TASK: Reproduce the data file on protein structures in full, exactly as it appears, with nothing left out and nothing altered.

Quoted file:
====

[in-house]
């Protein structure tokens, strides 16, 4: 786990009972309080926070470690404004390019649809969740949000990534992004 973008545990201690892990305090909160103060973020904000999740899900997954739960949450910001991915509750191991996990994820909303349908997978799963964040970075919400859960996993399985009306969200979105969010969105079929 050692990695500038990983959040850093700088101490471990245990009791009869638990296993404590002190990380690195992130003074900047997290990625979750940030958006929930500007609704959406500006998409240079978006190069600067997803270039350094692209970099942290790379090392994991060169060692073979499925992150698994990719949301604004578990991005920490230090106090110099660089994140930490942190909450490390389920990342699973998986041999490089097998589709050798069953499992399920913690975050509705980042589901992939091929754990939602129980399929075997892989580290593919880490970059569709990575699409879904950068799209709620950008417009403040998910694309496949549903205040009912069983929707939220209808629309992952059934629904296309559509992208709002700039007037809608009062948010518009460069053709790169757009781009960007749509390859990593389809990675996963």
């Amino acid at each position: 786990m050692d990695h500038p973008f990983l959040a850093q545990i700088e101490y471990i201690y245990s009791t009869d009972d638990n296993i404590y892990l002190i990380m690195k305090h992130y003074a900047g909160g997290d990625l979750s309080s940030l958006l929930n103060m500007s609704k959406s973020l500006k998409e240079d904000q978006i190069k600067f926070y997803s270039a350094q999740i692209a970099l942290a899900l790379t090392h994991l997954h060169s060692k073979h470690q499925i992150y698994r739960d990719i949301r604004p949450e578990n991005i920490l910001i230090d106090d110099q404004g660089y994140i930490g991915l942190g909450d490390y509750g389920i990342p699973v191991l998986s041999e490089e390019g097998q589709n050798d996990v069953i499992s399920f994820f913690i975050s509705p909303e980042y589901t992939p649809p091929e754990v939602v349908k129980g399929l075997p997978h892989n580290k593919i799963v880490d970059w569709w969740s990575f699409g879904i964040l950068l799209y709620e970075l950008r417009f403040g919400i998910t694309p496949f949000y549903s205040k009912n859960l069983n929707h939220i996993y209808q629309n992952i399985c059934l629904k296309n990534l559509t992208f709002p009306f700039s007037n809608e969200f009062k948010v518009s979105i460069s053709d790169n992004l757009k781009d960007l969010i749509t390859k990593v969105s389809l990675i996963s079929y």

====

[in-house]
């Protein structure tokens, strides 16, 4: 786990009972309080926070470690404004390019649809969740949000990534992004 973008545990201690892990305090909160103060973020904000999740899900997954739960949450910001991915509750191991996990994820909303349908997978799963964040970075919400859960996993399985009306969200979105969010969105079929 050692990695500038990983959040850093700088101490471990245990009791009869638990296993404590002190990380690195992130003074900047997290990625979750940030958006929930500007609704959406500006998409240079978006190069600067997803270039350094692209970099942290790379090392994991060169060692073979499925992150698994990719949301604004578990991005920490230090106090110099660089994140930490942190909450490390389920990342699973998986041999490089097998589709050798069953499992399920913690975050509705980042589901992939091929754990939602129980399929075997892989580290593919880490970059569709990575699409879904950068799209709620950008417009403040998910694309496949549903205040009912069983929707939220209808629309992952059934629904296309559509992208709002700039007037809608009062948010518009460069053709790169757009781009960007749509390859990593389809990675996963």
């Amino acid at each position: 786990m050692d990695h500038p973008f990983l959040a850093q545990i700088e101490y471990i201690y245990s009791t009869d009972d638990n296993i404590y892990l002190i990380m690195k305090h992130y003074a900047g909160g997290d990625l979750s309080s940030l958006l929930n103060m500007s609704k959406s973020l500006k998409e240079d904000q978006i190069k600067f926070y997803s270039a350094q999740i692209a970099l942290a899900l790379t090392h994991l997954h060169s060692k073979h470690q499925i992150y698994r739960d990719i949301r604004p949450e578990n991005i920490l910001i230090d106090d110099q404004g660089y994140i930490g991915l942190g909450d490390y509750g389920i990342p699973v191991l998986s041999e490089e390019g097998q589709n050798d996990v069953i499992s399920f994820f913690i975050s509705p909303e980042y589901t992939p649809p091929e754990v939602v349908k129980g399929l075997p997978h892989n580290k593919i799963v880490d970059w569709w969740s990575f699409g879904i964040l950068l799209y709620e970075l950008r417009f403040g919400i998910t694309p496949f949000y549903s205040k009912n859960l069983n929707h939220i996993y209808q629309n992952i399985c059934l629904k296309n990534l559509t992208f709002p009306f700039s007037n809608e969200f009062k948010v518009s979105i460069s053709d790169n992004l757009k781009d960007l969010i749509t390859k990593v969105s389809l990675i996963s079929y």